I would like to expand on the OP's question and then provide my answer.
I often wish to convert a text file to strict ASCII and to lose as little of the readability as possible. The file may be unicode, or (extremely likely, nowadays) Windows Extended ASCII. It contains chunks of text like
Jörge says, “Look – ½ nuggets!”.
This is easily converted by a person into ASCII: Jorge says, "Look - 1/2 nuggets!".
Conversions that occur are
1) accented ö converted to unaccented o
2) open and close double quotes each converted to "
3) long dash – converted to -
4) symbol ½ converted to three character sequence 1/2
After much googling, I have found that the problem is common, but most of the answers out there miss the mark. The script posted above is very similar to approaches I have used in the past - usually in a perl one-liner, and usually converting just some subset of the "bad" characters out there.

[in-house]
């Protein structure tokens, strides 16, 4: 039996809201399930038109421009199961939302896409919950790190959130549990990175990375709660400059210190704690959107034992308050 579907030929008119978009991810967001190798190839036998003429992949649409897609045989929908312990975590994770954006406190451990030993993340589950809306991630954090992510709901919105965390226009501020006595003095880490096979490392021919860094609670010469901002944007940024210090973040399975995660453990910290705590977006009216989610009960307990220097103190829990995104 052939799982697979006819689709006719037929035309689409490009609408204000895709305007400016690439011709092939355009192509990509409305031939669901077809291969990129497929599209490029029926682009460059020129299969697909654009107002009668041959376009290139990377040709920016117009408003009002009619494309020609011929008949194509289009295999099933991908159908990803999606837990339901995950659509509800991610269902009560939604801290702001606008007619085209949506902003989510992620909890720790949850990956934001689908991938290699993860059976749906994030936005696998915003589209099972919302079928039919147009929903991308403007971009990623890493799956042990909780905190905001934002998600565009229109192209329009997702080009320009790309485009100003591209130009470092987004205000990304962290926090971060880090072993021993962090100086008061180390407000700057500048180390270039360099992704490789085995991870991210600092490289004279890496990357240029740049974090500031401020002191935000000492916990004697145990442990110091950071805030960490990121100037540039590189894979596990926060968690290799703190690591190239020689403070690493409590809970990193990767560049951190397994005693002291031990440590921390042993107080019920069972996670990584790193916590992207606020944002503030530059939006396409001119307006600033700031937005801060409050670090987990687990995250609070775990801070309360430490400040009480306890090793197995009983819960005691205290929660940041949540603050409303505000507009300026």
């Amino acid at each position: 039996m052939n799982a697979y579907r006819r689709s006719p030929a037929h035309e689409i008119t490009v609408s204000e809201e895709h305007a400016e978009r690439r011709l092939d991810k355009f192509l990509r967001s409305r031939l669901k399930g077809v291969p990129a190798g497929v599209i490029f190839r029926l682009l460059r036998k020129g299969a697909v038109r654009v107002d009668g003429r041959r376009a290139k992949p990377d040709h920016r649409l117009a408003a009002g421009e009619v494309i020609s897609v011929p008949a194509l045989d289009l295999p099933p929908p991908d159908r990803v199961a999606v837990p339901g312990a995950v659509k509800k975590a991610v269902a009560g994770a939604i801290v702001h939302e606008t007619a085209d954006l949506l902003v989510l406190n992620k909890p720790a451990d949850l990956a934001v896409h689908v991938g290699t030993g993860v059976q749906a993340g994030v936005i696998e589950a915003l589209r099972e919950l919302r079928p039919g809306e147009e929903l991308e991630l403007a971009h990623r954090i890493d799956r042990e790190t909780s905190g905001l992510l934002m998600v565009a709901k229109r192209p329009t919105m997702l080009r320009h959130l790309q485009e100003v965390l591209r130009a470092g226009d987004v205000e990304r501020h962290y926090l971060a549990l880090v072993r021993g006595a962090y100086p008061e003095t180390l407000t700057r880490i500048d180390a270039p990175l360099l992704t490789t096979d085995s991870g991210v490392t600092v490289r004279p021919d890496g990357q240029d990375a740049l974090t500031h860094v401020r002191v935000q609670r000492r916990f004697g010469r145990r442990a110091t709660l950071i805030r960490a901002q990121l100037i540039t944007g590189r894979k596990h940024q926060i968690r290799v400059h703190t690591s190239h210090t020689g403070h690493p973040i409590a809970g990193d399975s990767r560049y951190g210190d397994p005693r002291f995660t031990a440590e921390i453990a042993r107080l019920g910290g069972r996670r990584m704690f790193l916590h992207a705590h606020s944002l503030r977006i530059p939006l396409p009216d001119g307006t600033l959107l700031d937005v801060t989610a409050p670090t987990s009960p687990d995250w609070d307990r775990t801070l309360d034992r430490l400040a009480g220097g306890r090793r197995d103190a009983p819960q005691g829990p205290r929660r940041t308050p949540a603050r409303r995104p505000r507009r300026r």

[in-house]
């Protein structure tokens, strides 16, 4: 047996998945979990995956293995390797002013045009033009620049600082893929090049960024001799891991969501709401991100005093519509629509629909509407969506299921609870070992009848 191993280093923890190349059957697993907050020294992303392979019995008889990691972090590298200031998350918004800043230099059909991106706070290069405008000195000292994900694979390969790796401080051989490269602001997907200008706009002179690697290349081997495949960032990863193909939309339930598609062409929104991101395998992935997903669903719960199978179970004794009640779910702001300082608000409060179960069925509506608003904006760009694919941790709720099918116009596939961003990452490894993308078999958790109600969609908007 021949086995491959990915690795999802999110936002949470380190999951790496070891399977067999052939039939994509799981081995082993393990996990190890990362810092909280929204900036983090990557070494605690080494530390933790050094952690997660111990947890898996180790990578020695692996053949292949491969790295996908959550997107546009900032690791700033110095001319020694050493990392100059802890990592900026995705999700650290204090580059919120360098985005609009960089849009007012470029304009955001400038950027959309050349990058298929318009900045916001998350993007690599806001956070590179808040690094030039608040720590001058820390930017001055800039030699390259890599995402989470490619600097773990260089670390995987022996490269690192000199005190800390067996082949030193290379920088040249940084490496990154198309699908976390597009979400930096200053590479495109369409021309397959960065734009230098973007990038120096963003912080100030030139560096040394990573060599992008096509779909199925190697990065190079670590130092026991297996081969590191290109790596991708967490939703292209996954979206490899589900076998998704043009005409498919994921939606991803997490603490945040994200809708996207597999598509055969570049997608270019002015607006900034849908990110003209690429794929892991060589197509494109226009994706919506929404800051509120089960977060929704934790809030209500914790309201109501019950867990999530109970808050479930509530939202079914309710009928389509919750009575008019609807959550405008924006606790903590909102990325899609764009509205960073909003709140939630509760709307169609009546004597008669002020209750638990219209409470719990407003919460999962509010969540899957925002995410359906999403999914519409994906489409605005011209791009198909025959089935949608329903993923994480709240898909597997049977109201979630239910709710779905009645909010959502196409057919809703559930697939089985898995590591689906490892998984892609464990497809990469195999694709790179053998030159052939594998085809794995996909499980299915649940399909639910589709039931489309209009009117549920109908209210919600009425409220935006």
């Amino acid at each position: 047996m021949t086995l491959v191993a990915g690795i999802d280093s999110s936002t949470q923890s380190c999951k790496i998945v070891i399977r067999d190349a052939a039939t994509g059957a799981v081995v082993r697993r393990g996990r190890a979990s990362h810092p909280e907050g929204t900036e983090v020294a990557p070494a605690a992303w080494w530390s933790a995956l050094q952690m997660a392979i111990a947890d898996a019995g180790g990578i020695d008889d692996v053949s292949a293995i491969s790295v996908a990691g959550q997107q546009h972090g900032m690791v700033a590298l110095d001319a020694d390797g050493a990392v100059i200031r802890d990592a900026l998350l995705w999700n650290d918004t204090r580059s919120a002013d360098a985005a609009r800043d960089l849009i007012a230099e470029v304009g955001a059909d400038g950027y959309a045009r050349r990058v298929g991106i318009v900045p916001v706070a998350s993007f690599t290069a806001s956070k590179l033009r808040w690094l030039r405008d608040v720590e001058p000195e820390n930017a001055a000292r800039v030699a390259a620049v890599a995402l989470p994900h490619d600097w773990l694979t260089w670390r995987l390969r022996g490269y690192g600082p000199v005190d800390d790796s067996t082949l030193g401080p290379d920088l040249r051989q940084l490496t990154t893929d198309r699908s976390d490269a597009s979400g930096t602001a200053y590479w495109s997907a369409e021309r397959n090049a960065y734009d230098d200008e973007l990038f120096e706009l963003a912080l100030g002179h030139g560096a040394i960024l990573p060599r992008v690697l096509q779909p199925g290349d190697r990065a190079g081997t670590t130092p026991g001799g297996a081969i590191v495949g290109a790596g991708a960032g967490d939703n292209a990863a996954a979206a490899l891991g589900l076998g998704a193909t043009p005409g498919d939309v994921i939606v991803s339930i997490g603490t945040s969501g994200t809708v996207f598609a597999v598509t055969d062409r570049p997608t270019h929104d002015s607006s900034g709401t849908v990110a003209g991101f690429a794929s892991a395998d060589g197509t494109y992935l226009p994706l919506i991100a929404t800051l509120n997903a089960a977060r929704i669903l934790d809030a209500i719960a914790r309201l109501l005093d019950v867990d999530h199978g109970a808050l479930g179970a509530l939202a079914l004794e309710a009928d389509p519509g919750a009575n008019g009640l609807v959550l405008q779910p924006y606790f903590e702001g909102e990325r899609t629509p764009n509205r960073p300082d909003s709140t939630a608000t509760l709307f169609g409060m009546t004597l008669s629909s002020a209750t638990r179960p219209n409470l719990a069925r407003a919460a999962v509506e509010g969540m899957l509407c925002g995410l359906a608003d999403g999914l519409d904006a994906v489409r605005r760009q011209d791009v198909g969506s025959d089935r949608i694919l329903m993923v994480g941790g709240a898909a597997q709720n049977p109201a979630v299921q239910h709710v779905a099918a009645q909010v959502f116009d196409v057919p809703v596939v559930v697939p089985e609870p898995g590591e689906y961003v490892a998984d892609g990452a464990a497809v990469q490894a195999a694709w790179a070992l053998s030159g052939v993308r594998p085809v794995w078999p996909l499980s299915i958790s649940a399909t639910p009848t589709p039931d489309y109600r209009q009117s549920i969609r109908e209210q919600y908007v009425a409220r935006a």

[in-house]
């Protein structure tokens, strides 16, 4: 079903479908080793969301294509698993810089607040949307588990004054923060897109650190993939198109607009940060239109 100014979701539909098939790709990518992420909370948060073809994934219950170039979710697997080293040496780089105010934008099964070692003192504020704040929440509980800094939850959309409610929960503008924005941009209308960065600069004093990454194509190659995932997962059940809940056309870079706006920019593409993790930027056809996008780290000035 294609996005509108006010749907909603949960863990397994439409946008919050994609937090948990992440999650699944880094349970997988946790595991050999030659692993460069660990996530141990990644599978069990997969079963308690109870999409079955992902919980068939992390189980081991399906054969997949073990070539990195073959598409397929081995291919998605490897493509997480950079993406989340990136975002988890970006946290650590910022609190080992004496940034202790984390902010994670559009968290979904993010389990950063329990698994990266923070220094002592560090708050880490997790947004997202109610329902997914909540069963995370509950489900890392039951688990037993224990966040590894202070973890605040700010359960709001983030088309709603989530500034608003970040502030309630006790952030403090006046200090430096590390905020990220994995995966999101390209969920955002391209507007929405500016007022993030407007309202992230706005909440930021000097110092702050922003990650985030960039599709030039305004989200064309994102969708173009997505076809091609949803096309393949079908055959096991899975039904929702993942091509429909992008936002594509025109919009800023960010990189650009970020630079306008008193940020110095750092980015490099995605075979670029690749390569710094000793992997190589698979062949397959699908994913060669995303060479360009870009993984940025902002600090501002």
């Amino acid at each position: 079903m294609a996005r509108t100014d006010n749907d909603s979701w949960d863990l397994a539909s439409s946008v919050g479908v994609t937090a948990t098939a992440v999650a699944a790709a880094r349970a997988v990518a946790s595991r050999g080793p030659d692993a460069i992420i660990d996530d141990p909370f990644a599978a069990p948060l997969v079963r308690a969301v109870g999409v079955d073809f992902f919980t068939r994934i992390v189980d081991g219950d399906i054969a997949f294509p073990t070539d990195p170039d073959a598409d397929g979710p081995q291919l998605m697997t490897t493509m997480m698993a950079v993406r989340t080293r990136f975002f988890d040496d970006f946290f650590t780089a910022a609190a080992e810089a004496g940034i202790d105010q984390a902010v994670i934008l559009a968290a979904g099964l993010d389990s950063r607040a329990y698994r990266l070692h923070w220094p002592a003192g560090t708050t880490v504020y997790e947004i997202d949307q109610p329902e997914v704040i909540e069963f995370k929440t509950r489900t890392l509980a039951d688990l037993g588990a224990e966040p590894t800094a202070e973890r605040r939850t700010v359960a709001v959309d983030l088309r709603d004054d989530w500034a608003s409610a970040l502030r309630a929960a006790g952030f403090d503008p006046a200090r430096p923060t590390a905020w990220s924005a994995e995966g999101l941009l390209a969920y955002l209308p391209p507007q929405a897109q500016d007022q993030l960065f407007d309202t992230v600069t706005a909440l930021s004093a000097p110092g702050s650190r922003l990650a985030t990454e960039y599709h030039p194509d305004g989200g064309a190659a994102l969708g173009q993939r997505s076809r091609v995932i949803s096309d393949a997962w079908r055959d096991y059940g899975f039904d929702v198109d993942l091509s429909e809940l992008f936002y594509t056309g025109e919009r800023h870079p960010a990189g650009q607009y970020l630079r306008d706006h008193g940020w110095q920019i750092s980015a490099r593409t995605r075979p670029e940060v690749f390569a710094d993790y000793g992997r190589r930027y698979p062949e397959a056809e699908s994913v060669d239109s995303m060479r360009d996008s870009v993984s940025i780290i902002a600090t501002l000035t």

A more complete conversion tool is uni2ascii, but it only converts (translates) UTF-8 and (as the uni2ascii site freely admits) you may have to use iconv first to convert to UTF-8.
So, a technique that has worked well for me lately is the following one-liner:
iconv --from-code $(file -b --mime-encoding non_ASCII_file.txt | sed 's/unknown-8bit/WINDOWS-1258/') --to-code UTF-8 -c non_ASCII_file.txt | uni2ascii -qB
Easily converted into a bash script or shell function, I just haven't done it yet.